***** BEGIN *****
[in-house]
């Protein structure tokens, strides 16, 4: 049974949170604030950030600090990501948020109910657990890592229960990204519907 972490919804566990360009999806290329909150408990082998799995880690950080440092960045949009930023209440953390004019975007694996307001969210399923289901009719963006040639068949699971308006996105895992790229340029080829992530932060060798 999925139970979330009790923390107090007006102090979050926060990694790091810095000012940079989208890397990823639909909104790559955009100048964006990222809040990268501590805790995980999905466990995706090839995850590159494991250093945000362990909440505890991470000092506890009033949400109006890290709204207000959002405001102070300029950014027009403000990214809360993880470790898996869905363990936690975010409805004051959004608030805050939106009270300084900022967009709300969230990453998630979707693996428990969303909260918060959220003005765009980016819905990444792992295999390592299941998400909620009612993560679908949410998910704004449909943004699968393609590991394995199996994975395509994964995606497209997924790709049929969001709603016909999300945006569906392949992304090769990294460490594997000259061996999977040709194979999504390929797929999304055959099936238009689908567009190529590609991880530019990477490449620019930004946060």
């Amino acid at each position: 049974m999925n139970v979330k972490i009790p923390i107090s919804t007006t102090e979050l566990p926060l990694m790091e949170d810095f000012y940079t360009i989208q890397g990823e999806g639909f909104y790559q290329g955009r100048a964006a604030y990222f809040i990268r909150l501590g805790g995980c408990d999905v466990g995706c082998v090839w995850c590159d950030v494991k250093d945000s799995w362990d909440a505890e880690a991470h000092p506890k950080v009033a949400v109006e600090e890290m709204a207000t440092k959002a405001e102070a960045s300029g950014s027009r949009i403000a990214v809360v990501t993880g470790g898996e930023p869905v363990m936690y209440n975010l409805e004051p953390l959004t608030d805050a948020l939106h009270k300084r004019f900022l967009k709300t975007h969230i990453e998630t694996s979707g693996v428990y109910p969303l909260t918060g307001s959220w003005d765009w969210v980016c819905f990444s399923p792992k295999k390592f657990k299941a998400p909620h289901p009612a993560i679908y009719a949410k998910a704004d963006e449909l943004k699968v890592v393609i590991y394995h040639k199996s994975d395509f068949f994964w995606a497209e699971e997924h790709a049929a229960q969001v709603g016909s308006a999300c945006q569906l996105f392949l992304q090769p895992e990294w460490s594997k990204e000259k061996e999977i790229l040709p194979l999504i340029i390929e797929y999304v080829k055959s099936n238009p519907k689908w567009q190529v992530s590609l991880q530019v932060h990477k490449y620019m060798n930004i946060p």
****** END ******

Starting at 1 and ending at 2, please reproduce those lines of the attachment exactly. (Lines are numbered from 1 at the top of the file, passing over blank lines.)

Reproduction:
[in-house]
């Protein structure tokens, strides 16, 4: 049974949170604030950030600090990501948020109910657990890592229960990204519907 972490919804566990360009999806290329909150408990082998799995880690950080440092960045949009930023209440953390004019975007694996307001969210399923289901009719963006040639068949699971308006996105895992790229340029080829992530932060060798 999925139970979330009790923390107090007006102090979050926060990694790091810095000012940079989208890397990823639909909104790559955009100048964006990222809040990268501590805790995980999905466990995706090839995850590159494991250093945000362990909440505890991470000092506890009033949400109006890290709204207000959002405001102070300029950014027009403000990214809360993880470790898996869905363990936690975010409805004051959004608030805050939106009270300084900022967009709300969230990453998630979707693996428990969303909260918060959220003005765009980016819905990444792992295999390592299941998400909620009612993560679908949410998910704004449909943004699968393609590991394995199996994975395509994964995606497209997924790709049929969001709603016909999300945006569906392949992304090769990294460490594997000259061996999977040709194979999504390929797929999304055959099936238009689908567009190529590609991880530019990477490449620019930004946060």